Debut: What is the one track that never gets old for you, no matter how many times you play it?
Lisa: Fat Man Scoop, Be Faithful. We had him in the studio with us and he was amazing. It was so funny because our mum was there too and she kept on calling him fat man slim. So regardless of age of the audience or where we are in the world, that track always smashes it.
Debut: If you could work with any artist, who would it be and why?
Lisa: Definitely Calvin Harris. We’re actually doing a session with him on the radio show! It’s great because he’s been on exactly the same journey as us in terms of being from a small town in Scotland, so I think it’ll just be great to have a chat with him.
Debut: Are there any other sectors in the creative industries that you would like to get involved in?
Lisa: We have two TV shows coming out this year which we’re looking forward to. We want to do anything that sort of challenges the difference between us; even if it was graphic design, we just want to be able to challenge that creative tension between us.
Debut: So tell us. What’s it like working with your sister?
Lisa: OMG we fight all the time haha! But it’s quiet good working with someone that you don’t need a filter with. We just say exactly what we think which makes it a refreshing environment to work in. We do have a whole team we work with, but 9 times out of 10 its just Alana and I. And I can’t imagine presenting on my own. I have the upmost respect for presenters doing it by themselves. Also people that travel all that time by themselves – I would literally drive myself mad. Although we’ve had quiet a tough journey and we’ve had to drag each other through quiet a lot – like playing Wembley last week – being able to turn to each other and knowing that you’re experiencing exactly that same thing with someone else its brilliant. I wouldn’t have it any other way.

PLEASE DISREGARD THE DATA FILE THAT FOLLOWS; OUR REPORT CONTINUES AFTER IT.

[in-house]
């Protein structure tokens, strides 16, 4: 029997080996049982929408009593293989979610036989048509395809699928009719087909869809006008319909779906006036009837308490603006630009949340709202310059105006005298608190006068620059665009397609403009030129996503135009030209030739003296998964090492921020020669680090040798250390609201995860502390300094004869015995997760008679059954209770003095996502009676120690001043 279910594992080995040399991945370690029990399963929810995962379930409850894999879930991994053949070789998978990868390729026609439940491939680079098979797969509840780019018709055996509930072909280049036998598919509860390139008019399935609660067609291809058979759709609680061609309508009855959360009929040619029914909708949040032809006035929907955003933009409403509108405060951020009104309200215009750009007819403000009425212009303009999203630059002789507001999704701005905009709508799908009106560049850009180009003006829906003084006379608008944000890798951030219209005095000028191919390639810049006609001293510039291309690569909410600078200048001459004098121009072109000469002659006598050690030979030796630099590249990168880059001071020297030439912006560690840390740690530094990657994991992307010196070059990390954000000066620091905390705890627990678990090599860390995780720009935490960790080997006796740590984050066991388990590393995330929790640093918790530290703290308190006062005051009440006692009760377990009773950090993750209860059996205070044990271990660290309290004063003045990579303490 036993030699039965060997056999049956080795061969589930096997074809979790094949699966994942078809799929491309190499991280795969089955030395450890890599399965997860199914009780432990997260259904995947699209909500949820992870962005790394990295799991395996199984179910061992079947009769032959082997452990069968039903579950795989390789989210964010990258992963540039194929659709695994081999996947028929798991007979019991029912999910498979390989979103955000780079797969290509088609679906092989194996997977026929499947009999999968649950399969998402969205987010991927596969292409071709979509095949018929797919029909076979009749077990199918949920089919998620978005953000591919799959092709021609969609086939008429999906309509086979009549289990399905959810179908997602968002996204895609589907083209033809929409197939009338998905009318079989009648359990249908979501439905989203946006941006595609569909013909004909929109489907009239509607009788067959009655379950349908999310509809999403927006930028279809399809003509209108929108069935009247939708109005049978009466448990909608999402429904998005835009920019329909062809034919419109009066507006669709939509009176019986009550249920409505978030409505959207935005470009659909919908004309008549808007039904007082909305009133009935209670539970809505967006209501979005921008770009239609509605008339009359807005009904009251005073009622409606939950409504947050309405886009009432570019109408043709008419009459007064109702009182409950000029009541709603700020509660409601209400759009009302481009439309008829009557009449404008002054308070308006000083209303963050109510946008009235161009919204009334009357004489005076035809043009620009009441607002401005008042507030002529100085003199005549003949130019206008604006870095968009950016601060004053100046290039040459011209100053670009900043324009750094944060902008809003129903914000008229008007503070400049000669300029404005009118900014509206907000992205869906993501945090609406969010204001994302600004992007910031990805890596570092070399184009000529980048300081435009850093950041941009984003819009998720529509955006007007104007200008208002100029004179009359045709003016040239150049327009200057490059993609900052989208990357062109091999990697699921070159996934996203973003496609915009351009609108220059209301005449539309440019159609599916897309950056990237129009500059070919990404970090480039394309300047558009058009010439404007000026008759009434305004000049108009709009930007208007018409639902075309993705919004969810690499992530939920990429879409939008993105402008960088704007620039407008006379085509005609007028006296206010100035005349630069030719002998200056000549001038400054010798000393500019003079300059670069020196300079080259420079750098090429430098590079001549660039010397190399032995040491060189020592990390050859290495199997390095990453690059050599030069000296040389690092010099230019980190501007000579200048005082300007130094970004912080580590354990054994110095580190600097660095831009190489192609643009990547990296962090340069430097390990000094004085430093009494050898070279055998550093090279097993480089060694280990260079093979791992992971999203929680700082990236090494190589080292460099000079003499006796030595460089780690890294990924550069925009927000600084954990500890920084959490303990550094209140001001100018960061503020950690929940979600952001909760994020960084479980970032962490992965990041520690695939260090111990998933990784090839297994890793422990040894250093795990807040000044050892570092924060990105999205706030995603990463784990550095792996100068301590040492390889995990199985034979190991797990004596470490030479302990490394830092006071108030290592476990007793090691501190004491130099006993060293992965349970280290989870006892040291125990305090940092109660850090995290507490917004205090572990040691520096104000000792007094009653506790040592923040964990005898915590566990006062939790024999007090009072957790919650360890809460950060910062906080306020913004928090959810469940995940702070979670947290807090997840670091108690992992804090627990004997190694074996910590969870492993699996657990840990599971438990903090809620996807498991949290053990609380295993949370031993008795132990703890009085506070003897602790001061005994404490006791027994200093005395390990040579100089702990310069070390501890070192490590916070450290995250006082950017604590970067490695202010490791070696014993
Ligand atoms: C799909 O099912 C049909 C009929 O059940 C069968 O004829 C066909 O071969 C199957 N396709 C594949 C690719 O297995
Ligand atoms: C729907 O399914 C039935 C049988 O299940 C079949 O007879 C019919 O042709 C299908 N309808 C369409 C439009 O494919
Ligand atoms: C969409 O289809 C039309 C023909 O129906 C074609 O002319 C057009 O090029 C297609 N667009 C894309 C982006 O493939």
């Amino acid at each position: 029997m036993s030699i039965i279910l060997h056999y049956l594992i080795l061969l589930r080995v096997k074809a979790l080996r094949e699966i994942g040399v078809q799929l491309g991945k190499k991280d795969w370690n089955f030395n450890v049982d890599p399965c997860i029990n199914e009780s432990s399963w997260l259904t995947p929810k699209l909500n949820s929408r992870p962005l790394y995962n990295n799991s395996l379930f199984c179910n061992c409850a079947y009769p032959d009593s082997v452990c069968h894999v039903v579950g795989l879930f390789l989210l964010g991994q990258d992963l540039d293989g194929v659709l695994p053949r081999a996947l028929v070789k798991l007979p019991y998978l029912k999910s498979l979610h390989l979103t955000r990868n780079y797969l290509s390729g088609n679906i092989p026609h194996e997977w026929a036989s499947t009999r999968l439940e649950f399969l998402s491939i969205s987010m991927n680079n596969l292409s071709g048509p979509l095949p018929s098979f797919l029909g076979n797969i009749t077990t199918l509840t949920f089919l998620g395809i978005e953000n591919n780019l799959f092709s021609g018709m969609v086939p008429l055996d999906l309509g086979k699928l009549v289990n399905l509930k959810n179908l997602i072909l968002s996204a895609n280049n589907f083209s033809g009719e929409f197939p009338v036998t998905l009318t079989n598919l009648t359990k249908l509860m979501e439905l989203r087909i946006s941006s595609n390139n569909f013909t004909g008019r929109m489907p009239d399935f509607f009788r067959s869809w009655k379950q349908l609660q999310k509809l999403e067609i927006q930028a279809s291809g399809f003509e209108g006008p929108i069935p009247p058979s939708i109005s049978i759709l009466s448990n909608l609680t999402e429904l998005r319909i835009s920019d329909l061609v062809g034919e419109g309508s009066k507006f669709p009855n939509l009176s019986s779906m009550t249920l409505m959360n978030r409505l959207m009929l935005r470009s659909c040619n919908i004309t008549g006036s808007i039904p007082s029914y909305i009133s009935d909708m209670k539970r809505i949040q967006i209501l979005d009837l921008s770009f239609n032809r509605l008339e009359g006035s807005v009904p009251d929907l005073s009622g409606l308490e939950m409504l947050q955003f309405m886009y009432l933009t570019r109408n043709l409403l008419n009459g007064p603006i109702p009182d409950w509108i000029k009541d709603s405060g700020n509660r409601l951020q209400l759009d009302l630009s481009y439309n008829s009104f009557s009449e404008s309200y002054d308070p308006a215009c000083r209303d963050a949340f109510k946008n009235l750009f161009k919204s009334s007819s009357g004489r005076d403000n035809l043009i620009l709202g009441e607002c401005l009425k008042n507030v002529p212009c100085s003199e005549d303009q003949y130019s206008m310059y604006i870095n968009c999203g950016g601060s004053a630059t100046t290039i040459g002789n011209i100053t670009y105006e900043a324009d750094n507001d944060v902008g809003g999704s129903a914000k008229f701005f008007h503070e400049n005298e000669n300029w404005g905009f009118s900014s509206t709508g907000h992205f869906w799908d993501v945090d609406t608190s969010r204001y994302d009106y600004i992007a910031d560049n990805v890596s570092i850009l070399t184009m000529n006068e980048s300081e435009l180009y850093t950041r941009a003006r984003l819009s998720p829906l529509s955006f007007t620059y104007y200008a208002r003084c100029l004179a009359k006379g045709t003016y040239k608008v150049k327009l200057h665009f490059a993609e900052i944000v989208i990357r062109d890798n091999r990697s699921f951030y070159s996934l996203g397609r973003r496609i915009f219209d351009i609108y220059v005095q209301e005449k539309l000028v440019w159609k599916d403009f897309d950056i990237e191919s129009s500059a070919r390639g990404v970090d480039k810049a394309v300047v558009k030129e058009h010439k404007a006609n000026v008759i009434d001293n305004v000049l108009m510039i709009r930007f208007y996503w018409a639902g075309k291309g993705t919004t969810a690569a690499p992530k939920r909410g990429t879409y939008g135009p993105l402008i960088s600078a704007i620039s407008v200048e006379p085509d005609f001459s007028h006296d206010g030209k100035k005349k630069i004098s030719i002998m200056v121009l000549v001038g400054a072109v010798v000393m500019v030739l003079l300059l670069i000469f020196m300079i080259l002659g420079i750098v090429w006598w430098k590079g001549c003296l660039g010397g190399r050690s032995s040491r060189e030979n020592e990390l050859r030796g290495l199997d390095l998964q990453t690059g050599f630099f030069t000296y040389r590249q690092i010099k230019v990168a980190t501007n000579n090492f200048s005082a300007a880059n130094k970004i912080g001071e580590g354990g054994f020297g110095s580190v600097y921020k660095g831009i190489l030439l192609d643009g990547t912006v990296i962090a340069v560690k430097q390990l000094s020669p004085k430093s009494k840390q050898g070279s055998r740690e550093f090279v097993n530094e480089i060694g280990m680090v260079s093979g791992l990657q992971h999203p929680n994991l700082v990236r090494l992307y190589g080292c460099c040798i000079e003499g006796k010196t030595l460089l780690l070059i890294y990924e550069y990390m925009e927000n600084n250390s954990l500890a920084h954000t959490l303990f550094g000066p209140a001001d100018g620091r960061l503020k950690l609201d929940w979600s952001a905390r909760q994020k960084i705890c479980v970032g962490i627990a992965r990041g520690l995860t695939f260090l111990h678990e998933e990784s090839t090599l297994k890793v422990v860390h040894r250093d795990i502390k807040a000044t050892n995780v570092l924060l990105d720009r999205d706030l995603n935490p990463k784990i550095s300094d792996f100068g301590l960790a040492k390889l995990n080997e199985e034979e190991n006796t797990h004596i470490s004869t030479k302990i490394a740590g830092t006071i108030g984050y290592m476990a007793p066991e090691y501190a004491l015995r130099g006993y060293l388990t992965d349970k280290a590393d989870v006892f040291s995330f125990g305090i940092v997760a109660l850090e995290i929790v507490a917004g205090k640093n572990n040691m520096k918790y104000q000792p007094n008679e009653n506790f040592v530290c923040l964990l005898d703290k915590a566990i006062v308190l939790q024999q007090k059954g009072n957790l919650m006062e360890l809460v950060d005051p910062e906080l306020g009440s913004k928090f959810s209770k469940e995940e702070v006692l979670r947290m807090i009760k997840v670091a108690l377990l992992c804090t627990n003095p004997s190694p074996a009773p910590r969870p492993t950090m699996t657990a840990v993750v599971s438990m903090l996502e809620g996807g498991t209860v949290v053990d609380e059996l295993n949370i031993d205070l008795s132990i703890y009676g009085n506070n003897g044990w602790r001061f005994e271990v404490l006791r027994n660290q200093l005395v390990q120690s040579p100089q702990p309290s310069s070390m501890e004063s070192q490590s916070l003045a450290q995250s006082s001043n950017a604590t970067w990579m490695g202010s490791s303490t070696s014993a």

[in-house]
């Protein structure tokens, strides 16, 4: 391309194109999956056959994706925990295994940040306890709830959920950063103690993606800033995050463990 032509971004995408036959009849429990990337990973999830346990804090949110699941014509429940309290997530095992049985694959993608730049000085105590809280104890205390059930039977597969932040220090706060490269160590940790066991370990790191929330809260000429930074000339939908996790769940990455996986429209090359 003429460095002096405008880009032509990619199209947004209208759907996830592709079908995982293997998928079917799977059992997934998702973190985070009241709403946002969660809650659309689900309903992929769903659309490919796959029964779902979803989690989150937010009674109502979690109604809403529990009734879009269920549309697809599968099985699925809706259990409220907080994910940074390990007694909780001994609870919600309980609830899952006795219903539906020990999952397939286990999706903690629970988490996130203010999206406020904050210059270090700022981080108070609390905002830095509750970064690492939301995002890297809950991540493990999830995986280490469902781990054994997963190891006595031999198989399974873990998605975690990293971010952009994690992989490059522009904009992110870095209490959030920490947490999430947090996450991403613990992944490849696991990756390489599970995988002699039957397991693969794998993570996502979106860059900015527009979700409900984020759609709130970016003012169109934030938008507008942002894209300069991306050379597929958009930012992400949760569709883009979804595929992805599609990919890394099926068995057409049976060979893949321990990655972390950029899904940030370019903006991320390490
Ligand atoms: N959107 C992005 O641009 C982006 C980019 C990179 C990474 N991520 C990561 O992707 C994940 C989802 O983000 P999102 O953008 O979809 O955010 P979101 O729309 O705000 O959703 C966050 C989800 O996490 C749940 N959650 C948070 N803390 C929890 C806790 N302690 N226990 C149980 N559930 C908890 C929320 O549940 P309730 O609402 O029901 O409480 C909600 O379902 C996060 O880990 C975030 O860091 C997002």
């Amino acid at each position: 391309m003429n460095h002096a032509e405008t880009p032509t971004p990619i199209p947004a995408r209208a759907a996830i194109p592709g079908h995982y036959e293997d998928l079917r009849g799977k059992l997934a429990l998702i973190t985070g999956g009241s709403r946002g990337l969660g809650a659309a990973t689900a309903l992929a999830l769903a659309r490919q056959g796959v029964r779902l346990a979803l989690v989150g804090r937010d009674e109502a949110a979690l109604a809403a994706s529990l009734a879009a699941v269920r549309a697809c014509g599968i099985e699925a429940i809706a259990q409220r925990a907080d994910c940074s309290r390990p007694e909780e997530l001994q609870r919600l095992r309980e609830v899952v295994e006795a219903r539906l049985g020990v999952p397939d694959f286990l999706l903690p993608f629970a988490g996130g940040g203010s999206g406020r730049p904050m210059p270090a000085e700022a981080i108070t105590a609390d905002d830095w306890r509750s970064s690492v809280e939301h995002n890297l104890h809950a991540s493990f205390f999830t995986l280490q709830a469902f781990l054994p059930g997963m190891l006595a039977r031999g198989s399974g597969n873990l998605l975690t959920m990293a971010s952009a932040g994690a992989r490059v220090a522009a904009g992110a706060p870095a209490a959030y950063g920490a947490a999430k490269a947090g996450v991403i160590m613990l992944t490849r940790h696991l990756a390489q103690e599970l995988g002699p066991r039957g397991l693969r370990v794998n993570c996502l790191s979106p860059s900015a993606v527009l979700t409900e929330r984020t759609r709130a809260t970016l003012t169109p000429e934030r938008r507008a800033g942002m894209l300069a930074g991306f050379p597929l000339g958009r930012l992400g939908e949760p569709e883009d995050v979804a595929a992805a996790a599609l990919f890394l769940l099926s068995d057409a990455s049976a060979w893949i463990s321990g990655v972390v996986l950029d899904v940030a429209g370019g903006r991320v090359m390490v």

Debut: What’s your fashion like when you’re on set?
Lisa: We’ve started wearing for luxury sportswear on stage now, because we can’t keep wearing our tracksuits!. You have to have a certain confidence when you get on stage, and I think that wearing nicer clothes helps with that. I would say generally Alana’s more conservative so she’ll be in a monochrome outfit and I’m just a charity shop bucket.
Debut: How do you like to chill out when you’re not partying?
Lisa: When we’re not working we’re not out, and even when we do sets, we just go straight home to bed. I think people have these wild preconceptions of DJ’s, but when we’re not working we’re just listening to new music and thinking of new ideas really.
Debut: What advice would you give to our female readers pursuing a career in djing, especially with it being a male-dominant environment?
Lisa: Stick to your guns and trust your talent. You just have to keep your head down and work hard. More importantly don’t compromise who you are, for a job or for what anyone says. Sometimes in this industry your integrity is all you have, and you have to be able to sleep at night knowing that you’ve been true to yourself. It sounds cliché but I think that’s one of the main things that keeps us going ; knowing that we can sleep at night and that we have stuck to our values we were brought up with.
You can catch The Mac Twins DJ set at the Fashion Undressed with MasterCard Show this Saturday 23rd July, at the Southbank Centre in London.
Words: Flaka Dula
The UK's first Career & Lifestyle Magazine for women in the Creative and Media industries.